The Pirate Philosopher: a Review of David Graeber’s Pirate Enlightenment, or the Real Libertalia

Columbia Journal of Literary Criticism

by Annelie Hyatt | External link

In the last of his publications, Graeber writes in Pirate Enlightenment, or the Real Libertalia about the role of pirates in developing some of the core tenets of the Enlightenment. He pulls from the ethnographic field research that he conducted for his doctoral thesis in Madgascar, beginning what he thought would be an extended essay that turned in the process into a short book.  He wields a host of different accounts of the time period, contending with their contradictions and mythological slants to create a tentative narrative about the Golden Age of Piracy.

“Under the cover of the pirates, and the formal leadership of a half-caste pirate king, clan leaders and ambitious young warriors carried out what I think would best be considered their own pro-Enlightenment political experiment, a créative synthesis of pirate governance and some of the more egalitarian elements in traditional Malagasy political culture,” Graeber writes to close his introduction. “What is generally written off as a failed attempt to create a kingdom can easily be seen as a successful Malagasy-led experiment in pirate Enlightenment.”

It is difficult to separate the pirates from the eighteenth century from their cultural counterparts, a fact that Graeber immediately acknowledges. The most internationally relevant of these icons is arguably Jack Sparrow from Pirates of the Caribbean, a well-beloved Disney character whose trickster antics enable him to smoothly escape from conflict unharmed—all the while maintaining an dramatic illusion of drunkenness that contributes to his perceived weakness. In the manga One Piece, one of the most successful franchises of Shōnen Jump, pirates are the human embodiment of freedom and anarchy. Although pirates aren’t necessarily allied, their combined puissance rivals that of the government. Curiously, the reinstatement of the Pirate King in One Piece is rumored to bring about a new age of light to a time that was locked in darkness and deceit.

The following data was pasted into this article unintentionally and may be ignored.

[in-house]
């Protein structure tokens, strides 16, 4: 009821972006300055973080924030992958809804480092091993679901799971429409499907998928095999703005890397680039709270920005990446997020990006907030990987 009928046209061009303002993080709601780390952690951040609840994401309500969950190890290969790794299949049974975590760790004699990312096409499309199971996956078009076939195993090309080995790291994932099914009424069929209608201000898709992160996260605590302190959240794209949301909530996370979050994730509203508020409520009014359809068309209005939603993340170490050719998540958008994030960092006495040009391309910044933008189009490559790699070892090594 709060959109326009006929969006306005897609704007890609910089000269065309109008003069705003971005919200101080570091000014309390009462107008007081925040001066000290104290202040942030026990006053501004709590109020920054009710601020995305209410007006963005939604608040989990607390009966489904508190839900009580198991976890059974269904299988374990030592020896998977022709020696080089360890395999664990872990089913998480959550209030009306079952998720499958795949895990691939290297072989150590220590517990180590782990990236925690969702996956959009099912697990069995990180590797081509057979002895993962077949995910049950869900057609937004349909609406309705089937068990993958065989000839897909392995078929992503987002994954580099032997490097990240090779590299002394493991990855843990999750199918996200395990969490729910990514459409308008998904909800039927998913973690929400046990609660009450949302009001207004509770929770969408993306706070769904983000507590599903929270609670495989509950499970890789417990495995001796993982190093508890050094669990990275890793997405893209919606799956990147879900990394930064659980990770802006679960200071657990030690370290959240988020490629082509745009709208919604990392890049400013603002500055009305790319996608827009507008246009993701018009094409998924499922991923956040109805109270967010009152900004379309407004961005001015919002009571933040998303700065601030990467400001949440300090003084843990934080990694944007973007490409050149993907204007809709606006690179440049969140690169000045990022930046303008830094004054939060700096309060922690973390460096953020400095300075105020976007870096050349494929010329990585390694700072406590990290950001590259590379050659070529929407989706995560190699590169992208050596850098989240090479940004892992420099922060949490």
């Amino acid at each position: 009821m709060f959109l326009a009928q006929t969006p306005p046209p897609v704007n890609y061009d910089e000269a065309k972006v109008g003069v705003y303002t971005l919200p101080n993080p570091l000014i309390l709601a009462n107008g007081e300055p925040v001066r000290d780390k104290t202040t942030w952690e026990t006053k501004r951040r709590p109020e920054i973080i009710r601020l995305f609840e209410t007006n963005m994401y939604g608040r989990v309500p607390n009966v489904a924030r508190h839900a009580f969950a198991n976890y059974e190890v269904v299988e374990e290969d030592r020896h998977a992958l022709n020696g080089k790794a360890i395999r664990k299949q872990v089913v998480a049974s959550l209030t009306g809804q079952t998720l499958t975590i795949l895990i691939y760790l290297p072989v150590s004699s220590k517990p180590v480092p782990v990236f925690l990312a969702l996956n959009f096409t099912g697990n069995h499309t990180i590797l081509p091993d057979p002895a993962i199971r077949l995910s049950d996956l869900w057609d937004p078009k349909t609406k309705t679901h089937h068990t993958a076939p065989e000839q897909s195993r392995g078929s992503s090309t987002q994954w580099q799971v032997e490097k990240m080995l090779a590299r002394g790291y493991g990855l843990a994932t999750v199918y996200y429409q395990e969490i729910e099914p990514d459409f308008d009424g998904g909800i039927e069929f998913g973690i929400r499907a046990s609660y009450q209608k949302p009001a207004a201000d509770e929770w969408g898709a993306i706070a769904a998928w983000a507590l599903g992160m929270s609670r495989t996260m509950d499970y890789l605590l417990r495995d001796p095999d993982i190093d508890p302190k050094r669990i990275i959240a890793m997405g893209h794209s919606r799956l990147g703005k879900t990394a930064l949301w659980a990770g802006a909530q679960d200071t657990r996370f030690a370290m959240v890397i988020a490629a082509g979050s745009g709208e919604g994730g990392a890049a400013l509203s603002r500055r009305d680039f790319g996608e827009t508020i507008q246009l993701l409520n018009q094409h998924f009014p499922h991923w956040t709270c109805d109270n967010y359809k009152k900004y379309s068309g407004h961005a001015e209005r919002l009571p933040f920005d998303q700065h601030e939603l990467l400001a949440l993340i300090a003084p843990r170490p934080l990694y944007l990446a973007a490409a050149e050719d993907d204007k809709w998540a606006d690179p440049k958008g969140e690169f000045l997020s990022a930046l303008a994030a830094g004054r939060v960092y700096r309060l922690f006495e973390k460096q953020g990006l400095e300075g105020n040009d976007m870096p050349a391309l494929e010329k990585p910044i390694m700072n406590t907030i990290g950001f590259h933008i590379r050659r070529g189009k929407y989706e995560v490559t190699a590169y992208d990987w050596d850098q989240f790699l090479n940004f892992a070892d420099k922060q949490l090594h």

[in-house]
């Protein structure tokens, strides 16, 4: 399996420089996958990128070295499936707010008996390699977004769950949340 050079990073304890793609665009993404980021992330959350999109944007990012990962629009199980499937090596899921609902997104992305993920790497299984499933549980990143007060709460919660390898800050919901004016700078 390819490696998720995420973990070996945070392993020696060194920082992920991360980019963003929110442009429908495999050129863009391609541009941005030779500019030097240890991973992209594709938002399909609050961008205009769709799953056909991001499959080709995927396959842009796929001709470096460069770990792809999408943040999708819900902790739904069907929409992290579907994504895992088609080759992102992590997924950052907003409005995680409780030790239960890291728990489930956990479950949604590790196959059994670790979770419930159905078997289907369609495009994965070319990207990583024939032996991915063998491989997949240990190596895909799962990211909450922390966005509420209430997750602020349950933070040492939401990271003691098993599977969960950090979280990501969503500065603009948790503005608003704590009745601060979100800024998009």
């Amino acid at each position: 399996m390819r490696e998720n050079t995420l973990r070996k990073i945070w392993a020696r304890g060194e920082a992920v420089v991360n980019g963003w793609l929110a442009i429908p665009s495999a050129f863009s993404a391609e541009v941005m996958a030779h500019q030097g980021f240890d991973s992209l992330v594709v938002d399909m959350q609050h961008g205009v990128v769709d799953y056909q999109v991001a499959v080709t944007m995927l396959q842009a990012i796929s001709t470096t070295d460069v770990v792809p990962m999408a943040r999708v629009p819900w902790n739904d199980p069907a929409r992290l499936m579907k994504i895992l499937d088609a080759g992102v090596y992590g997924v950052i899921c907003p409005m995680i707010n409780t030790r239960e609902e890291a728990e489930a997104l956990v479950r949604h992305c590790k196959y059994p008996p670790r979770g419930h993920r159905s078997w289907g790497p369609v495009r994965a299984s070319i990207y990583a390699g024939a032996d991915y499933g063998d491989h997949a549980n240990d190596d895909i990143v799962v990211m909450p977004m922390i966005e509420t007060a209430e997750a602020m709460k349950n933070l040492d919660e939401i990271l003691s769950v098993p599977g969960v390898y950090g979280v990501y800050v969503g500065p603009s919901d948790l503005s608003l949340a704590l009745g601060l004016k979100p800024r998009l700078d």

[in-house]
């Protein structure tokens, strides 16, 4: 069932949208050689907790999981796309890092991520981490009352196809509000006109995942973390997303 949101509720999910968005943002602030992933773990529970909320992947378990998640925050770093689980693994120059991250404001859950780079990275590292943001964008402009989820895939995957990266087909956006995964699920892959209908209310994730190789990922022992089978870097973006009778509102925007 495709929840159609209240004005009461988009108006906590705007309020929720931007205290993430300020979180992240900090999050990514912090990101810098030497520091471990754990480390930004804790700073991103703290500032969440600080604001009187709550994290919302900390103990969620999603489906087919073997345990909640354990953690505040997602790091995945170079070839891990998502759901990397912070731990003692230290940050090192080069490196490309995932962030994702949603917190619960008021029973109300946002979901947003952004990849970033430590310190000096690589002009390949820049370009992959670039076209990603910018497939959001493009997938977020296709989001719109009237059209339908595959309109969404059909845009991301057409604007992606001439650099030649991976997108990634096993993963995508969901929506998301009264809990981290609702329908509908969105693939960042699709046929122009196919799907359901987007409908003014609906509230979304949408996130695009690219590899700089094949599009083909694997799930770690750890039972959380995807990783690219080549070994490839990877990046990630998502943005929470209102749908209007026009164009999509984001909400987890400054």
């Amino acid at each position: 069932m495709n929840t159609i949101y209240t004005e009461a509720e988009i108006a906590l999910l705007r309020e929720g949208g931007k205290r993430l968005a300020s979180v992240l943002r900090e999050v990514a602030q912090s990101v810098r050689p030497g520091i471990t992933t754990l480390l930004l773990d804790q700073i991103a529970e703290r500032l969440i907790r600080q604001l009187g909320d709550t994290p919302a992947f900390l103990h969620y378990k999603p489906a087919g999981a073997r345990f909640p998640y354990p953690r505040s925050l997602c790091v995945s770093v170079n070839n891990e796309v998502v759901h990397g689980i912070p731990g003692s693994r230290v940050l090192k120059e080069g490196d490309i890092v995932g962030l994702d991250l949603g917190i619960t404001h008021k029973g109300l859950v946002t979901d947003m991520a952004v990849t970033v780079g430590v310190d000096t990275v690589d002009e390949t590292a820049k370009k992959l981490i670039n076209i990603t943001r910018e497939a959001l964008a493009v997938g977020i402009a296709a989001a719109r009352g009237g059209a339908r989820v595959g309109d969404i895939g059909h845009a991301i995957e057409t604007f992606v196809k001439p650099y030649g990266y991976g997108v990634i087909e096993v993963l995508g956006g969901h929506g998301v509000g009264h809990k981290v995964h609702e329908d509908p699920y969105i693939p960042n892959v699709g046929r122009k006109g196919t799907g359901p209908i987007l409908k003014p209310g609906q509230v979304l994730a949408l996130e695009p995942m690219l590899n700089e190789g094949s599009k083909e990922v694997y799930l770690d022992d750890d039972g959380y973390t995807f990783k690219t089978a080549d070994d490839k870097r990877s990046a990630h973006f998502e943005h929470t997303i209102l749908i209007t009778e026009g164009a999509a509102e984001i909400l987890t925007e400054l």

While both are works of fiction, their stories illuminates essential truths about the pirates of history that are easily dismissed as myth. First, Madagascar accounts confirm that pirates were engaged in establishing societies and facilitating trade. In the late seventeenth century, Saint-Marie was a place where pirates could “dispose of some of their booty in exchange for some of the comforts of home,” as well as trade with merchant ships from New York for liquor, gunpowder, weapons, fabric, and books, among other items.

It was also a society that was both organized and egalitarian, largely based on the governing strategies on their ships. While most pirate ships had captains, these leaders were appointed to their station by democratic vote and only took charge during battle scenarios. Pirates replicated these governance structures on land: Ratsimilaho, the self-appointed Pirate King who unified northeast Madagascar into a bona-fide monarchy, led a society that adheres quite well to our current democratic ethos. Moreover, pirate interaction with Malagasy locals during the eighteenth century facilitated the creation of a society in which women were socially mobile, influential economic actors.

The larger argument of Graeber’s book is that many of the Enlightenment ideas that society credits to a certain set of European philosophers are indeed not Western at all. In fact, many societies in the East were already beginning to form societies based on these Enlightenment values, leading us to the conclusion that the pre-Enlightenment societies were more progressive and politically innovative than we assume.

At times I found the book too conversational in its tone, Graeber’s light-hearted wit undermining what I thought to be a revolutionary argument that deserved seriousness and relevant academic vocabulary to match it. I also found myself frequently lost in his argument, unable to keep apace with the extended cast of characters in whom I felt only marginally invested. I wonder if Graeber’s choice to turn this piece into a book instead of an essay was the right one—although, that this is the last posthumous publication of this inimitable anthropologist has not escaped me and endears me to the book’s virtues, cognizant that flaws in its organization were ultimately remediable without drastically interfering with Graeber’s work.

If you are interested in reading Graeber, I would recommend starting elsewhere: Bureaucracy: The Utopia of Rules, Bullshit Jobs, and Debt: The First 5,000 Years are texts whose well-argued thesis and scrupulousness has made them essential reads for many intellectuals. However, Pirate Enlightenment, or the Real Libertalia shares in their common project of challenging conventional perspectives of society and revealing secret histories that are just below our collective skin.